Fraternity psychology is a form of groupthink. It works through the power to deny membership based on discrimination. Without discrimination, there’s no group identity — and without group identity, the fraternity itself is just a mansion, some kegs, and a meaningless set of letters. But what’s as troubling is how this group identity is too often formed when pledges are coerced, through hazing and trauma bonding, to behave in ways that in a different context they’d find reprehensible. Through the very structure of the organization, brothers assume the values and social roles inherited from the bygone era that produced the fraternity — Antebellum America, a time before emancipation, women’s suffrage, civil rights and the notion that all Americans deserve equal access to education.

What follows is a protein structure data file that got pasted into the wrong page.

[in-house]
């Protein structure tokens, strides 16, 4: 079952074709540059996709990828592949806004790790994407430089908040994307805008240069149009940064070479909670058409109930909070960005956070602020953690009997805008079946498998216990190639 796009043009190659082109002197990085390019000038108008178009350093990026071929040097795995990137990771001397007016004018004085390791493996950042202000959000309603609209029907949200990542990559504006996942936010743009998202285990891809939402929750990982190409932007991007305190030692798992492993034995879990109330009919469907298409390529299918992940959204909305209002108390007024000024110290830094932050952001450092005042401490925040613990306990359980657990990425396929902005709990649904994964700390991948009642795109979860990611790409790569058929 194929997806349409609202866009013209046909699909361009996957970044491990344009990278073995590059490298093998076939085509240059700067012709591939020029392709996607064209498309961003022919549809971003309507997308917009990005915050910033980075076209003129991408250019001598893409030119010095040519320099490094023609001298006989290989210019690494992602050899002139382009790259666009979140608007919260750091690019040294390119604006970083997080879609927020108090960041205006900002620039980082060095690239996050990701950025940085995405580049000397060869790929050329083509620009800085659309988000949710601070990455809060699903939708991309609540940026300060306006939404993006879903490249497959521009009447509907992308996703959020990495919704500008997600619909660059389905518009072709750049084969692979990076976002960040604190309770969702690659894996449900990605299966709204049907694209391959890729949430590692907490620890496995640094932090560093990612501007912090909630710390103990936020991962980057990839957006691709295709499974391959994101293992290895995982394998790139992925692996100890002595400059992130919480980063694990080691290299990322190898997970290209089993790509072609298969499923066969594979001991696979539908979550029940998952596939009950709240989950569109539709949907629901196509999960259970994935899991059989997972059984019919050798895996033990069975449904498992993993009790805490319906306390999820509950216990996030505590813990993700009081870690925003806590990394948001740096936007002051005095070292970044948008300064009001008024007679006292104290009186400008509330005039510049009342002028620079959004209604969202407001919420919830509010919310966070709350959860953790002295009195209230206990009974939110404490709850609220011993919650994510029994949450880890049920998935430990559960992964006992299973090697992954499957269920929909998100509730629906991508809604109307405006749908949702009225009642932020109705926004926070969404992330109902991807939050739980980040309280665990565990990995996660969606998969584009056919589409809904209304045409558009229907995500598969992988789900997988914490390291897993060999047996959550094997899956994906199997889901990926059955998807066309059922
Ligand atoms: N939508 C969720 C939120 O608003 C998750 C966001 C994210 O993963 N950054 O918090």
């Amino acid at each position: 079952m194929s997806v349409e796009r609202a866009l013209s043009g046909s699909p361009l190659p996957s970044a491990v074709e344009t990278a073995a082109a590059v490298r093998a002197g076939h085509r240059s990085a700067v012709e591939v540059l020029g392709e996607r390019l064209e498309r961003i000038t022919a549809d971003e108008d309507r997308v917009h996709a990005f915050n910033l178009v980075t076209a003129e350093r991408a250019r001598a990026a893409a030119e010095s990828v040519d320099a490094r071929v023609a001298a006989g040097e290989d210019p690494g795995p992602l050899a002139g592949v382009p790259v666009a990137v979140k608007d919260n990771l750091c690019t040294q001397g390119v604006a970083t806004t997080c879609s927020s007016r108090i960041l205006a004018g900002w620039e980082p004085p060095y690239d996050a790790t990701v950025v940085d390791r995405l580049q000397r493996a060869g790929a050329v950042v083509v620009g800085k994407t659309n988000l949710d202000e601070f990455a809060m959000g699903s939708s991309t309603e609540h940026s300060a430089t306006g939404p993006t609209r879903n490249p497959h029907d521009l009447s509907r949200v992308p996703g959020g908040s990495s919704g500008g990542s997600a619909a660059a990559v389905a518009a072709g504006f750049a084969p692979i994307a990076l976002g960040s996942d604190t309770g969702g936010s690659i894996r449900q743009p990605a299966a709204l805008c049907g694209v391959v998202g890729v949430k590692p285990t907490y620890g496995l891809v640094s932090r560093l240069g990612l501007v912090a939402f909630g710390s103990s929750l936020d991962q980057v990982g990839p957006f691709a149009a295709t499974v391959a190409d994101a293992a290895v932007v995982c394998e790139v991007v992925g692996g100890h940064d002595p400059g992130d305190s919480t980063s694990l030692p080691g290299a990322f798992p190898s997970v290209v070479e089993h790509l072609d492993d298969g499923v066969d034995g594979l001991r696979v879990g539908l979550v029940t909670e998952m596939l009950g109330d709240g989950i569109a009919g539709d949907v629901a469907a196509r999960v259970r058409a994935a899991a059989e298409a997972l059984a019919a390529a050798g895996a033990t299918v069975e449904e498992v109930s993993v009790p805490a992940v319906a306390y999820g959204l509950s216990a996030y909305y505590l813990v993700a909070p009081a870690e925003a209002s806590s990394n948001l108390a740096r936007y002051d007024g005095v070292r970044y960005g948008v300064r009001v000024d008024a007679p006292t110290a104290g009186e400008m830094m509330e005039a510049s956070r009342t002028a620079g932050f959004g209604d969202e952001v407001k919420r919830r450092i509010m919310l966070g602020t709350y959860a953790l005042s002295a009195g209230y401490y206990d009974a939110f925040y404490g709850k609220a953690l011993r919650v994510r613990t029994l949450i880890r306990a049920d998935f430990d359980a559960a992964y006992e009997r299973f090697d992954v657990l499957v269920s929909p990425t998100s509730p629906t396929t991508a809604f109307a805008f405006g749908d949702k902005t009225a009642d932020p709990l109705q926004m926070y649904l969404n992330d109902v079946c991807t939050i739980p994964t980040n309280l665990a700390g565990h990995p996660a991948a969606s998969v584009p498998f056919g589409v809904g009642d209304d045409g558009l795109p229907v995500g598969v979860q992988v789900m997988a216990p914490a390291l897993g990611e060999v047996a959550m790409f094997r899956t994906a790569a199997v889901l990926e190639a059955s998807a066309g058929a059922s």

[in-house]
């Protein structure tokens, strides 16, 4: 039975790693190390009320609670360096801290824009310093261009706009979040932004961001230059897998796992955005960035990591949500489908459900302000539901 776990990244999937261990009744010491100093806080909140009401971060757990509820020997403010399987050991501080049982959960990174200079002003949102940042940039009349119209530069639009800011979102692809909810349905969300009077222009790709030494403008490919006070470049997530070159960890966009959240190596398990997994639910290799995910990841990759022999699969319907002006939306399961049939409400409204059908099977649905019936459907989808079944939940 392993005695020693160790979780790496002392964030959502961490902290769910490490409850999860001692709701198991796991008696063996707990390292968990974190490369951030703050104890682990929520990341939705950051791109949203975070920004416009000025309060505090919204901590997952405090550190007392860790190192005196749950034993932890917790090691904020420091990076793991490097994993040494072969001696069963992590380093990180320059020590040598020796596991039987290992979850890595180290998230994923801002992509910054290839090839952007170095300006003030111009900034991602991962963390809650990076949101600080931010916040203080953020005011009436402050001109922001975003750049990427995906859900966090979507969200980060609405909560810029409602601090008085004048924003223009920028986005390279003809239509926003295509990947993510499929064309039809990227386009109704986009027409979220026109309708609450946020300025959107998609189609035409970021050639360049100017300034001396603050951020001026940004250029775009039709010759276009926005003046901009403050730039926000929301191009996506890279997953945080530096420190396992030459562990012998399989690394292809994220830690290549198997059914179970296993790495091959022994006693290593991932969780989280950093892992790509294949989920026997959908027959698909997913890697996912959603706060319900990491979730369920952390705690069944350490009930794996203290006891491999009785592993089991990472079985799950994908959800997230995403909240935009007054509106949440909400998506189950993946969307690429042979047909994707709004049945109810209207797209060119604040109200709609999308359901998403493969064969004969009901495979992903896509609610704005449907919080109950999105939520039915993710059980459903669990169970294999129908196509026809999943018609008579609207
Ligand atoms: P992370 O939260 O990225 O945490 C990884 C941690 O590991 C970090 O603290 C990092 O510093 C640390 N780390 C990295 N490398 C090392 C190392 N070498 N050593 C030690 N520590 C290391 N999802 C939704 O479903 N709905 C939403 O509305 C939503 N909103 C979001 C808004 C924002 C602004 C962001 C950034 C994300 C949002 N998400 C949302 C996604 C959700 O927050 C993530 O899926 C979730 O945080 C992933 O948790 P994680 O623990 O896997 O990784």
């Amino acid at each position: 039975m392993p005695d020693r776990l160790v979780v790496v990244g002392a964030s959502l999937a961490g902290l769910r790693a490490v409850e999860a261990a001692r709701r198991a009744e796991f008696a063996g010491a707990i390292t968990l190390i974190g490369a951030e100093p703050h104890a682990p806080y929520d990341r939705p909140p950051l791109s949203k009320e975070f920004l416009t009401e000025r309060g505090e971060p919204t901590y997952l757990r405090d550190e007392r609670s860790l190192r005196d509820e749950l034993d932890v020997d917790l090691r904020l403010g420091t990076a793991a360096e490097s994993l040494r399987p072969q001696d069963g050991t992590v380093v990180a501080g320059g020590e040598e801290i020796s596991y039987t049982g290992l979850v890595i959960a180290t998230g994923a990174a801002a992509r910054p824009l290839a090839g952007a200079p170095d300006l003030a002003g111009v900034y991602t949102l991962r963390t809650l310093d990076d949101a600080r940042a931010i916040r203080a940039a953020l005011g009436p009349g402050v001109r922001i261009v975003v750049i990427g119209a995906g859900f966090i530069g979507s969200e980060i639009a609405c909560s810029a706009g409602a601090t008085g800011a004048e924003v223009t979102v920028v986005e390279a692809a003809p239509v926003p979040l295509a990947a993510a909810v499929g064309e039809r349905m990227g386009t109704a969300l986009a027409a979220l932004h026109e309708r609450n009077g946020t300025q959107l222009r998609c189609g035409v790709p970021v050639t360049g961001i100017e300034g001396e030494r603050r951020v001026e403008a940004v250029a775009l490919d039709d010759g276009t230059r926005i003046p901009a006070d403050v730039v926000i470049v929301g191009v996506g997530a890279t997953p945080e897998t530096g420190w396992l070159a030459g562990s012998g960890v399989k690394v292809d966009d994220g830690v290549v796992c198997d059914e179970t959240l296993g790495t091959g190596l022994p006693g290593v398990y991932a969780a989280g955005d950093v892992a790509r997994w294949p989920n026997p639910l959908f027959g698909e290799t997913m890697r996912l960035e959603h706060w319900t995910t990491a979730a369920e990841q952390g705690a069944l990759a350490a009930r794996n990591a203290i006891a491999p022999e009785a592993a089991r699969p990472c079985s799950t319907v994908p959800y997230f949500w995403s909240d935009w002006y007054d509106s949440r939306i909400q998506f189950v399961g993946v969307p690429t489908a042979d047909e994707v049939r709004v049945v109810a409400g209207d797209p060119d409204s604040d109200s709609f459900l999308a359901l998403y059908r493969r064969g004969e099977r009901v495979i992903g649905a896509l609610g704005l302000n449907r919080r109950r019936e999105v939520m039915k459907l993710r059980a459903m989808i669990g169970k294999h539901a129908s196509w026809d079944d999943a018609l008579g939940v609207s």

We must stop making apologies for fraternities. Reform can only begin when we no longer reduce a structural sickness to its symptoms, and instead acknowledge that these behaviors are the results the system is designed to produce. The Oklahoma University incident isn’t an easily excused deviation from the norm, a case of a few bad actors, or an isolated scandal. It’s a nauseating reminder that the fraternity system is a channel through which hateful attitudes from our past have been allowed to metastasize on our campuses. It’s also a call to action for all who want to end the on-campus crises of racism, sexual assault and hazing violence that are fueled, enabled and protected by a 19-century social structure. We must demand more from our colleges and universities. Fraternities cannot evolve on their own: Their very structure is at fault.